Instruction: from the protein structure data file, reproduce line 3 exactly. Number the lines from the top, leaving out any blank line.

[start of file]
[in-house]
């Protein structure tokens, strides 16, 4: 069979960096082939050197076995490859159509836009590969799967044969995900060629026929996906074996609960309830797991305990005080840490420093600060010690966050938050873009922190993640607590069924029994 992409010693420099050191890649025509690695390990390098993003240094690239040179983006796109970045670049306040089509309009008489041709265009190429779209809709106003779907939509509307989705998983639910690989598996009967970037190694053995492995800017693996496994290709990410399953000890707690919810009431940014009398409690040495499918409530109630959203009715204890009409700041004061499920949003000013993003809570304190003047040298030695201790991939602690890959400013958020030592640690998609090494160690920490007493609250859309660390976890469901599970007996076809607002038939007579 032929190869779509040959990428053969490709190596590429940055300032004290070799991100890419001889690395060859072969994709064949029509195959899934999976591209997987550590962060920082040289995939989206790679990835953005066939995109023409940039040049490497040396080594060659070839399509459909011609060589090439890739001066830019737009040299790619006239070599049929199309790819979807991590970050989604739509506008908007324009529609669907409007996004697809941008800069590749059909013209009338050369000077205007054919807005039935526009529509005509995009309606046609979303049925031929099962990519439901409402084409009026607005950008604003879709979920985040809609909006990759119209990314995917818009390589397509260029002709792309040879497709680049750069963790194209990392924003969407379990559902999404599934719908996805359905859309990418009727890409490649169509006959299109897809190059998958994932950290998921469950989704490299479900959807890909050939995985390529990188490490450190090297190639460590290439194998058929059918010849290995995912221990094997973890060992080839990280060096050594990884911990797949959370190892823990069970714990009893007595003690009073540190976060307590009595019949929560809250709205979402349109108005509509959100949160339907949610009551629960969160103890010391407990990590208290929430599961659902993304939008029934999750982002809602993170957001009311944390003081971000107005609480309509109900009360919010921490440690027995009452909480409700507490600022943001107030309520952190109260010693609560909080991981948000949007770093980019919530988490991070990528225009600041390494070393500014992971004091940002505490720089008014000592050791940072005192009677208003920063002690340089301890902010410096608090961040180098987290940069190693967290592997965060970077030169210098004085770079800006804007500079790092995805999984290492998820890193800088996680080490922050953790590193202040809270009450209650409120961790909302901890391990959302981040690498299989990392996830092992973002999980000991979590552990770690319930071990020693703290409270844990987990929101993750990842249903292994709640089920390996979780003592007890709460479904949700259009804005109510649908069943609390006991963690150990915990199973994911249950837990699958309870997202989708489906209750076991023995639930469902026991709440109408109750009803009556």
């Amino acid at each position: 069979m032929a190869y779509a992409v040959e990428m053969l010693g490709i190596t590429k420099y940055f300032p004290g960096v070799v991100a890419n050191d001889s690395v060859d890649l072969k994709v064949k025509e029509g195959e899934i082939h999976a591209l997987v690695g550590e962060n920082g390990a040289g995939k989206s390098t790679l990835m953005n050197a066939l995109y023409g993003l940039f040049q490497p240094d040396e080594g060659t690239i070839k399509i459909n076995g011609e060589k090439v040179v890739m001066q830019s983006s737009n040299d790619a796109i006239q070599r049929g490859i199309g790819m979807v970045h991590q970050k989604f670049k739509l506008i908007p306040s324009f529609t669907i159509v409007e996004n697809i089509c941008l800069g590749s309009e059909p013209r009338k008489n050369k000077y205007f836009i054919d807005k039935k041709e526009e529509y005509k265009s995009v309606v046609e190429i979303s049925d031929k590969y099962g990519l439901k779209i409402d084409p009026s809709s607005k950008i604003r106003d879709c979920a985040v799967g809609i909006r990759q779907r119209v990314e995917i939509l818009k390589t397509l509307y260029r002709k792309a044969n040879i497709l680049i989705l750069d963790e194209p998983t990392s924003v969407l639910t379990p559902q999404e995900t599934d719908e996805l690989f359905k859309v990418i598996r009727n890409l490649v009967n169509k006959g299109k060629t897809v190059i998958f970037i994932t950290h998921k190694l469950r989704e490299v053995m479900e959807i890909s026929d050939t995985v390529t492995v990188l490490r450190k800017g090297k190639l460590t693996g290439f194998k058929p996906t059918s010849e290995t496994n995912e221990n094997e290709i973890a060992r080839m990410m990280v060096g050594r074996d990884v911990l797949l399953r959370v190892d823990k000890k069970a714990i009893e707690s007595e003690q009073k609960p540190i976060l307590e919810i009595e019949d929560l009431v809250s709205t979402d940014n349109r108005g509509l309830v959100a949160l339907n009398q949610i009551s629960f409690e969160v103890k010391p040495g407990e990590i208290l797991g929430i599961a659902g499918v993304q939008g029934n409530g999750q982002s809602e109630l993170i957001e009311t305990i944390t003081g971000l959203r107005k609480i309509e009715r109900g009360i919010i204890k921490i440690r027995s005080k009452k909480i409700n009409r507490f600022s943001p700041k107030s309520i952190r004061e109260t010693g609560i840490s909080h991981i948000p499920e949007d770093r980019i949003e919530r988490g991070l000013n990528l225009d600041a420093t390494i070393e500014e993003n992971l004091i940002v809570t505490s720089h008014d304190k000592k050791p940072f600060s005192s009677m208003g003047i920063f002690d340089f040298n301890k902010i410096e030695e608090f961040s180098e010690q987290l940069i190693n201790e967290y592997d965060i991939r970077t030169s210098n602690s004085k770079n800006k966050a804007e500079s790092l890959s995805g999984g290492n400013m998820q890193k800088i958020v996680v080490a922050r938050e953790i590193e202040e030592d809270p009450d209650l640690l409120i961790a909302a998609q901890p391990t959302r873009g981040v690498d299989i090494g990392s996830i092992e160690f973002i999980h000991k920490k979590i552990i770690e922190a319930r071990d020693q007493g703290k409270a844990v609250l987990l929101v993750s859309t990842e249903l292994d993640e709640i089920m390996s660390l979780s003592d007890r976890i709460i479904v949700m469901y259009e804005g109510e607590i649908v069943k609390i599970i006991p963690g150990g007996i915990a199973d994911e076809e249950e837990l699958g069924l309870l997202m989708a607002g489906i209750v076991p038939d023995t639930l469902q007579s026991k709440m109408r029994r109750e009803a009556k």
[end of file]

């Amino acid at each position: 069979m032929a190869y779509a992409v040959e990428m053969l010693g490709i190596t590429k420099y940055f300032p004290g960096v070799v991100a890419n050191d001889s690395v060859d890649l072969k994709v064949k025509e029509g195959e899934i082939h999976a591209l997987v690695g550590e962060n920082g390990a040289g995939k989206s390098t790679l990835m953005n050197a066939l995109y023409g993003l940039f040049q490497p240094d040396e080594g060659t690239i070839k399509i459909n076995g011609e060589k090439v040179v890739m001066q830019s983006s737009n040299d790619a796109i006239q070599r049929g490859i199309g790819m979807v970045h991590q970050k989604f670049k739509l506008i908007p306040s324009f529609t669907i159509v409007e996004n697809i089509c941008l800069g590749s309009e059909p013209r009338k008489n050369k000077y205007f836009i054919d807005k039935k041709e526009e529509y005509k265009s995009v309606v046609e190429i979303s049925d031929k590969y099962g990519l439901k779209i409402d084409p009026s809709s607005k950008i604003r106003d879709c979920a985040v799967g809609i909006r990759q779907r119209v990314e995917i939509l818009k390589t397509l509307y260029r002709k792309a044969n040879i497709l680049i989705l750069d963790e194209p998983t990392s924003v969407l639910t379990p559902q999404e995900t599934d719908e996805l690989f359905k859309v990418i598996r009727n890409l490649v009967n169509k006959g299109k060629t897809v190059i998958f970037i994932t950290h998921k190694l469950r989704e490299v053995m479900e959807i890909s026929d050939t995985v390529t492995v990188l490490r450190k800017g090297k190639l460590t693996g290439f194998k058929p996906t059918s010849e290995t496994n995912e221990n094997e290709i973890a060992r080839m990410m990280v060096g050594r074996d990884v911990l797949l399953r959370v190892d823990k000890k069970a714990i009893e707690s007595e003690q009073k609960p540190i976060l307590e919810i009595e019949d929560l009431v809250s709205t979402d940014n349109r108005g509509l309830v959100a949160l339907n009398q949610i009551s629960f409690e969160v103890k010391p040495g407990e990590i208290l797991g929430i599961a659902g499918v993304q939008g029934n409530g999750q982002s809602e109630l993170i957001e009311t305990i944390t003081g971000l959203r107005k609480i309509e009715r109900g009360i919010i204890k921490i440690r027995s005080k009452k909480i409700n009409r507490f600022s943001p700041k107030s309520i952190r004061e109260t010693g609560i840490s909080h991981i948000p499920e949007d770093r980019i949003e919530r988490g991070l000013n990528l225009d600041a420093t390494i070393e500014e993003n992971l004091i940002v809570t505490s720089h008014d304190k000592k050791p940072f600060s005192s009677m208003g003047i920063f002690d340089f040298n301890k902010i410096e030695e608090f961040s180098e010690q987290l940069i190693n201790e967290y592997d965060i991939r970077t030169s210098n602690s004085k770079n800006k966050a804007e500079s790092l890959s995805g999984g290492n400013m998820q890193k800088i958020v996680v080490a922050r938050e953790i590193e202040e030592d809270p009450d209650l640690l409120i961790a909302a998609q901890p391990t959302r873009g981040v690498d299989i090494g990392s996830i092992e160690f973002i999980h000991k920490k979590i552990i770690e922190a319930r071990d020693q007493g703290k409270a844990v609250l987990l929101v993750s859309t990842e249903l292994d993640e709640i089920m390996s660390l979780s003592d007890r976890i709460i479904v949700m469901y259009e804005g109510e607590i649908v069943k609390i599970i006991p963690g150990g007996i915990a199973d994911e076809e249950e837990l699958g069924l309870l997202m989708a607002g489906i209750v076991p038939d023995t639930l469902q007579s026991k709440m109408r029994r109750e009803a009556k």